having an insurance policy increases the expected value of receiving a flu shot, as many insurance companies will completely cover the cost of receiving a flu shot.

That, and a little pondering why, is all you ever needed to know.

Actually estimating the utility of a vaccine is very difficult for individuals who are not complete shut-ins interacting with nobody (but then those people won't get sick in the first place), or individuals who aren't complete psychopaths without a job or with a job unusually resistant to damage from absence of coworkers (because even a psychopath would generally not want to get the co-workers sick). This is because a vaccine massively affects the ability of the virus to spread to other people, and in the beginning phase of the epidemic one person infects more than other person. It matters a great deal to an insurance company (or a government), so they can invest a lot of man-hours into modelling of the spread of the virus.

It is fortunate that the cost of the vaccine is so low and the illness is so common you arrive at the correct decision regardless.

Comment by private_messaging on Unemployment explanations · 2014-11-11T08:15:51.574Z · score: 6 (6 votes) · LW · GW

Well, let's consider, say, electrical generation plants that convert coal into electricity, in an isolated country. It is absolutely normal and there's nothing whatsoever mysterious that some fraction of the generating capacity would generally go unused. It's when you start abstracting out the generation capacity as a "good" traded on the market, that it becomes mysterious why it would be "unsold".

If you look at jobs, we have extremely severe discrimination based on origin (needs of citizens absolutely trump in almost all circumstances the needs of foreigners) on top of intrinsically very high cost of moving around or learning a foreign language, or learning a different skill, and regions are thus largely isolated. The labour is essentially a non moveable resource. If you have farmers struck in Antarctica, they will never be able to compete with farmers somewhere less hostile to farming, and they'll be unemployed and actively prevented from working anywhere else (because that sounds like it might drop the wages of the workers in those other regions). And they will be unable to price-cut anyone, because the fertilizer, fuel, and so on still costs the same for these guys, and their produce will cost more than anyone else's produce.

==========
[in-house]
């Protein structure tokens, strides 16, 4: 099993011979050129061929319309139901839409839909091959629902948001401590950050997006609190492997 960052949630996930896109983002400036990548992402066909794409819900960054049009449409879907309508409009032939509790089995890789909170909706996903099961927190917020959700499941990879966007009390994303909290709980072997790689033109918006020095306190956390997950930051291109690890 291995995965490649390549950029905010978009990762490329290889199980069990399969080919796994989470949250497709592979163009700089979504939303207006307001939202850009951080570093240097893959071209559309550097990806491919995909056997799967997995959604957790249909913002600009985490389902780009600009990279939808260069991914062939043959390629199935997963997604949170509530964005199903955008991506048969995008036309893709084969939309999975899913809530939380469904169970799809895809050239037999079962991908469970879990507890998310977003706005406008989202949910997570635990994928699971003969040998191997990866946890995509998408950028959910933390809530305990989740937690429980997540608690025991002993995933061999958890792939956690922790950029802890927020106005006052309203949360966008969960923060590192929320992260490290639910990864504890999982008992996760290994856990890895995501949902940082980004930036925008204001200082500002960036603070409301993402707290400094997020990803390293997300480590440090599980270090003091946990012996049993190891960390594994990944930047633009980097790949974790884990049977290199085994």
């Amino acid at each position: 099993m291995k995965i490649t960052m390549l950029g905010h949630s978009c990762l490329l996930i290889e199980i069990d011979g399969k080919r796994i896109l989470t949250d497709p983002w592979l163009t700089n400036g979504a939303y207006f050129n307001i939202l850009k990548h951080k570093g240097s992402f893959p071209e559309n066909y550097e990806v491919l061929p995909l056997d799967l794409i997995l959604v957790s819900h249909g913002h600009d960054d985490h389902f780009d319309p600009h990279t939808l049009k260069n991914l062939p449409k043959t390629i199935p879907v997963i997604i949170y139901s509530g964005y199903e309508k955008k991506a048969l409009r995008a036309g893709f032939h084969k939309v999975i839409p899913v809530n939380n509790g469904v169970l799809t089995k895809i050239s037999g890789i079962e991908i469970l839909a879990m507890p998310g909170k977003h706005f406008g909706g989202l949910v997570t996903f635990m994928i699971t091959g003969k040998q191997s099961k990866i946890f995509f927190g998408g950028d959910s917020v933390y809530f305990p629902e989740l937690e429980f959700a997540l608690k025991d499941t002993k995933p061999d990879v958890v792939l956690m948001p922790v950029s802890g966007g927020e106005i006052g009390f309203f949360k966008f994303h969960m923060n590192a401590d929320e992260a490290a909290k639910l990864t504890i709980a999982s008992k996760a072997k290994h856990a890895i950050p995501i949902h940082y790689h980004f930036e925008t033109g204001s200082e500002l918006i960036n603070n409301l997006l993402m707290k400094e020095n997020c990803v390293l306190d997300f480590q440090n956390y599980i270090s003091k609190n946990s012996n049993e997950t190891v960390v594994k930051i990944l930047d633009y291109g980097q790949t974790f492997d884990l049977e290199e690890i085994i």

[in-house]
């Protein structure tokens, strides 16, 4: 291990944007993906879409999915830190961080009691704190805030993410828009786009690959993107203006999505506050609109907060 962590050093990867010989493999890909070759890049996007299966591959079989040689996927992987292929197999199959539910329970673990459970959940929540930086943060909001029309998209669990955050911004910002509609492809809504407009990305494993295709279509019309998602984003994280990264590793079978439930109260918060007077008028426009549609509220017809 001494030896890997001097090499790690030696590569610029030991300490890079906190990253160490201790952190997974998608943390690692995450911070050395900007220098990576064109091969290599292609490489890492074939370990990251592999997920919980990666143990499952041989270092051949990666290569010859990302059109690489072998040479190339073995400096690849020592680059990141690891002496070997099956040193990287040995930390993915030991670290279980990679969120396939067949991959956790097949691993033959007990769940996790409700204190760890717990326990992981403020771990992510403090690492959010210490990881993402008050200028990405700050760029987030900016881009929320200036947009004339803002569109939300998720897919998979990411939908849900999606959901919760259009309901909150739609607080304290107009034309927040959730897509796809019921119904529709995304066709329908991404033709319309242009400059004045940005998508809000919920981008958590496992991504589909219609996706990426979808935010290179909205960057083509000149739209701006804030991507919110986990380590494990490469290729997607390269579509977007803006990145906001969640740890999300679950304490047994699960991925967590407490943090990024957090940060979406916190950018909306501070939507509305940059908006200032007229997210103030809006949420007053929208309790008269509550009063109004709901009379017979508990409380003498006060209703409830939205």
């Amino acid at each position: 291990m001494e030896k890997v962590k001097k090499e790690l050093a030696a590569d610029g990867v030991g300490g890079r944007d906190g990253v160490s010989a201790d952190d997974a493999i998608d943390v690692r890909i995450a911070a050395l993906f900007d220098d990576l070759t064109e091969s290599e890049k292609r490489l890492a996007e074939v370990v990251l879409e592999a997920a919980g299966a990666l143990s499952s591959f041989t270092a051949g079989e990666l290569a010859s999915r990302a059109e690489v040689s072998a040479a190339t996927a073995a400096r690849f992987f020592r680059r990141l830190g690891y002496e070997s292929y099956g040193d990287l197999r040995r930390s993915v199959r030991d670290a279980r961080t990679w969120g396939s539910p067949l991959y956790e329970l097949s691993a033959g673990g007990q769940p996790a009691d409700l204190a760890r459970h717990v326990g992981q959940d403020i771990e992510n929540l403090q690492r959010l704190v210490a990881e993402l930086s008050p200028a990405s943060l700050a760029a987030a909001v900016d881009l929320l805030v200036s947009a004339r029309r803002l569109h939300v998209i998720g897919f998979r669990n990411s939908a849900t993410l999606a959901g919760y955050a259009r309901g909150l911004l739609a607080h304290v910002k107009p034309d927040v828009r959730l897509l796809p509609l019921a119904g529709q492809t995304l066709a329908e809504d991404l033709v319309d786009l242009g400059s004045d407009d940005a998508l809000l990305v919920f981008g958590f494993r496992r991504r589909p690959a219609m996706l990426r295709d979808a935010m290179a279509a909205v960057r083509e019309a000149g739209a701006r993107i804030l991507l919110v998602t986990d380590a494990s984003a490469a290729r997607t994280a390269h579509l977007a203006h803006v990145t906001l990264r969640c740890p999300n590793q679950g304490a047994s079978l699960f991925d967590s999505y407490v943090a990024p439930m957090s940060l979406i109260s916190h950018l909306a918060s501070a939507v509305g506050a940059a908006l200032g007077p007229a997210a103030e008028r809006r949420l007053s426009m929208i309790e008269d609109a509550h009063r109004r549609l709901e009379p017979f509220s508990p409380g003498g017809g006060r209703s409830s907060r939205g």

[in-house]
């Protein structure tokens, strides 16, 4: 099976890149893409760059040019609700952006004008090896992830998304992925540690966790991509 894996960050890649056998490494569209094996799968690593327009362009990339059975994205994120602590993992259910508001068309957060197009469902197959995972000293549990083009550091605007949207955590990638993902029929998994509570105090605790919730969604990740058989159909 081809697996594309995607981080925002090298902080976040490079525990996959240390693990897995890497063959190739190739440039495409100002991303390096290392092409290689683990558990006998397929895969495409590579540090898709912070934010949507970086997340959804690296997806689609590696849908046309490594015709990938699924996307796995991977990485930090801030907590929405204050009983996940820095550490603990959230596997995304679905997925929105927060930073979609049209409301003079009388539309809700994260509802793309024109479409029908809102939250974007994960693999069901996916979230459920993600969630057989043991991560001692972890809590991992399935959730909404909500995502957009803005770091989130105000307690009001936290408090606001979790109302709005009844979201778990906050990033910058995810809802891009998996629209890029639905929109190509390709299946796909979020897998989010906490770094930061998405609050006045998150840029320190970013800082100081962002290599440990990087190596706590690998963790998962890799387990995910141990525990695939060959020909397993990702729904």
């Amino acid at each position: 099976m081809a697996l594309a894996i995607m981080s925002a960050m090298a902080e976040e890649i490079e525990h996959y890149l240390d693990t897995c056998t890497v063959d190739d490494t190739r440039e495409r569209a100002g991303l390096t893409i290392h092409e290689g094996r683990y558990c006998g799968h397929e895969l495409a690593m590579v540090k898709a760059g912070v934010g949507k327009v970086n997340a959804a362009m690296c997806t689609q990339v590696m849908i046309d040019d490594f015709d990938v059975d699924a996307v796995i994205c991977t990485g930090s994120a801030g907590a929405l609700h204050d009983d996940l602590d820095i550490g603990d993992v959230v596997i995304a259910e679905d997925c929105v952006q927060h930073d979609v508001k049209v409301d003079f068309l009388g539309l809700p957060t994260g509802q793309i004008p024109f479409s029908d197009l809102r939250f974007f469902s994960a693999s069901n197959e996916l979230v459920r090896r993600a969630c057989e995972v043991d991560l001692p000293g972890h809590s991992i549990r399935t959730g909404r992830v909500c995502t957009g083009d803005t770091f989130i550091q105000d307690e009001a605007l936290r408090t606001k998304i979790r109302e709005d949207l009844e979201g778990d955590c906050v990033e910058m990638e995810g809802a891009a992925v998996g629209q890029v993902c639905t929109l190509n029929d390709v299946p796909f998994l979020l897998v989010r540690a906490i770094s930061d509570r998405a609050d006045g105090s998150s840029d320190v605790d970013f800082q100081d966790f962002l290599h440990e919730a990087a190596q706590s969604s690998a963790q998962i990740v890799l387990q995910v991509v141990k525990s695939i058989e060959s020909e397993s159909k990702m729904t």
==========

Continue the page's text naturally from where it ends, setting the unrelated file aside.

Comment by private_messaging on A discussion of heroic responsibility · 2014-10-31T08:50:11.575Z · score: 0 (4 votes) · LW · GW

Yes, that's why I said it was a bit self contradictory. The point is, you got to have two confidence levels involved that aren't consistent with each other one being lower than the other.

Comment by private_messaging on A discussion of heroic responsibility · 2014-10-30T17:31:21.775Z · score: 0 (7 votes) · LW · GW

Well said. The way I put it, the hero jumps into the cockpit and lands the plane in storm without once asking if there's a certified pilot on board. It is "Heroic Responsibility" because it isn't responsible without qualifiers. Nor is it heroic, it's just a glitch due to the expected amount of getting laid times your primate brain not knowing about birth control times tiny probability of landing the plane yielding >1 surviving copy of your genes. Or, likely, a much cruder calculation, where the impressiveness appears to be greater than the chance of success seem small, on a background of severe miscalibration due to living in a well tuned society.

Comment by private_messaging on A discussion of heroic responsibility · 2014-10-30T13:22:17.525Z · score: 2 (4 votes) · LW · GW

To say that you're underconfident is to say that you believe you're correct more often than you believe yourself to be correct. The claim of underconfidence is not a claim underconfident people tend to make. Underconfident people usually don't muster enough confidence about their tendency to be right to conclude that they're underconfident.

Genies and Wishes in the context of computer science

2013-08-30T12:43:30.192Z · score: 15 (26 votes)

How many people here agree with Holden? [Actually, who agrees with Holden?]

2012-05-14T11:44:21.320Z · score: 4 (25 votes)

Practical tools and agents

2012-05-12T21:42:37.409Z · score: 3 (8 votes)

Tool for maximizing paperclips vs a paperclip maximizer

2012-05-12T07:38:58.960Z · score: 3 (12 votes)